Is Mamata Banerjee a Viable Alternative to Narendra Modi?

In her years as chief minister, Mamata Banerjee’s leadership has also been questioned for her authoritarian tendencies.

West Bengal was one of the last states to go to polls, and it is also a state in which the Bharatiya Janata Party (BJP) has not been able to make sufficient inroads. Being the third largest electorate, a large enough loss in West Bengal might prevent a BJP majority in Parliament. Before the state went to polls, there were spirited speculations about how Mamata Banerjee and her brand of “doing politics” is the only way that the Narendra Modi-Amit Shah duo can be countered. She has been vocal about how Modi and his brand of politics is bad “for the country” and how the opposition’s priority is to remove him from the prime ministerial seat. Banerjee’s reputation as a politician was built on her role as a “street-fighter,”  a mantle that seems to have taken up again as she takes on the BJP this year.

But since coming to power in West Bengal, Banerjee and her party have also faced criticism from several quarters for her authoritarian tendencies. Certain sections of the urban middle class have found her “high-handedness” problematic. Furthermore, there have been concerns that the internal organisation of Trinamool Congress (TMC) is extremely dictatorial and feudal, even as the party has been mired in several scandals. Several members of the party have been implicated in a number of high-profile scams, such as the Sharada chit-fund scam.

In this reading list, we look at Mamata’s brand of politics to see how different it is from Modi’s.

1) Accusations of ‘Fascism’

When Banerjee was elected as chief minister of West Bengal, Ishita Mukhopadhyay wrote that, “We saw the unmaking of Banerjee the volatile street activist and the making of Banerjee the ruler of a state.” The intelligentsia, or the “sushil samaj” in West Bengal had greatly contributed to this transformation by lending their support to Banerjee and her party and their call for “Parivartan,” or change. Prior to her victory, Banerjee had derived her support base primarily from what was considered the “lumpen” side of politics, of which the former upwardly-mobile educated middle-class supporters of the Left Front were dismissive of. The hope was that the ideological fabric of the TMC could be changed if the party was catering to the educated urban vote bank. However, after her victory, it did not take long for the “sushil samaj” to be disillusioned as the TMC turned back to its “lumpen-politics”.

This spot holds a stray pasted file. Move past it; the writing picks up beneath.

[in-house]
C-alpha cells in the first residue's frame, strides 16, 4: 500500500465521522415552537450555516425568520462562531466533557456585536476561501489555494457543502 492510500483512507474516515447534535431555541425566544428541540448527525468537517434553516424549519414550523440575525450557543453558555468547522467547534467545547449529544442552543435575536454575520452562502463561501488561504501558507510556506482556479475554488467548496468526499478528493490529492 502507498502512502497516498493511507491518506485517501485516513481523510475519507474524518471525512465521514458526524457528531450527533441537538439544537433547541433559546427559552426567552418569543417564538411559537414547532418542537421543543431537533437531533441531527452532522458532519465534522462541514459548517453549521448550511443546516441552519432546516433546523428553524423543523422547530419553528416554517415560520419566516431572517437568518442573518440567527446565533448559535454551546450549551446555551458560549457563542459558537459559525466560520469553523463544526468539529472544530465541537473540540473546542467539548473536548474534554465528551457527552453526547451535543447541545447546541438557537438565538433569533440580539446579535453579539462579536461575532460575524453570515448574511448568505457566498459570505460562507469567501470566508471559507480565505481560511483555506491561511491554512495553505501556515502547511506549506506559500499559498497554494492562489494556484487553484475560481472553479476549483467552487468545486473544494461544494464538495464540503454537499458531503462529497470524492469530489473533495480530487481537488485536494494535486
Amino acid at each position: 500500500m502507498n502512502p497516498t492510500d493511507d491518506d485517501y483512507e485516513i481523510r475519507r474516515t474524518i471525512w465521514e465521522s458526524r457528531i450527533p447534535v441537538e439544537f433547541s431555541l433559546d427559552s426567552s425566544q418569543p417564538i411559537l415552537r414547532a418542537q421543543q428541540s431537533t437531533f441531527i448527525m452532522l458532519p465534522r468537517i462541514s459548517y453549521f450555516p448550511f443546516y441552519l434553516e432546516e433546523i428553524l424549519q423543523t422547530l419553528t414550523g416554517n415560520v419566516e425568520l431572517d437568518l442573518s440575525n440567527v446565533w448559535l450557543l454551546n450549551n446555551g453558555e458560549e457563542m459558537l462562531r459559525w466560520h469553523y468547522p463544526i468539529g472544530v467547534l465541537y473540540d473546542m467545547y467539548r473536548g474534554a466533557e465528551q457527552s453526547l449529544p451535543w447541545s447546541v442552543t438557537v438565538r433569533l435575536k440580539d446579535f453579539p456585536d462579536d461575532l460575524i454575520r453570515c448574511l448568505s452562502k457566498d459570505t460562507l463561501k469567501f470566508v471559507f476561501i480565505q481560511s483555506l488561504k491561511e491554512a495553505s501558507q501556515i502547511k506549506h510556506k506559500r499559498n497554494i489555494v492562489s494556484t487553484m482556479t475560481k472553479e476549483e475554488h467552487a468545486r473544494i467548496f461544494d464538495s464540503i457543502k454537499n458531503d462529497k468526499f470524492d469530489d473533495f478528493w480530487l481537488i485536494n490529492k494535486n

The Trinamool Congress is essentially a one-person show that is devoid of internal democracy. There is no party spokesperson other than Banerjee. No minister makes a statement without uttering her name at least thrice and she is the only one who speaks on behalf of all her ministers. Some say she is the ultimate authoritarian – incapable of accepting any censure. Indeed, her intolerance of cartoons portraying her borders on this. But what makes Banerjee different from the authoritarian figures seen in many other political parties and gives her clout in New Delhi is the power she demonstrated in overturning the Left Front, which had ruled West Bengal for 34 years.

2) Too Harsh on Mamata

In response to Mukhopadhyay’s article, Sujay Ghosh has argued that her assessment of Banerjee may be too harsh. He does not agree with Mukhopadhyay’s assertion of West Bengal taking a “semi- fascist” turn, because the TMC does not have a very organised ruling elite that is capable of ideological mobilisation at the grass roots. Furthermore, he argues, Banerjee has not brought forth the threat of the “other,” which he believes is a primary necessity for any government to be called fascist. Though Ghosh agrees that the TMC has been as corrupt at the Left Front government before, he argues that the “sushil samaj” has proven their ideological independence by denouncing Banerjee when she did not remain committed to her vision and promises.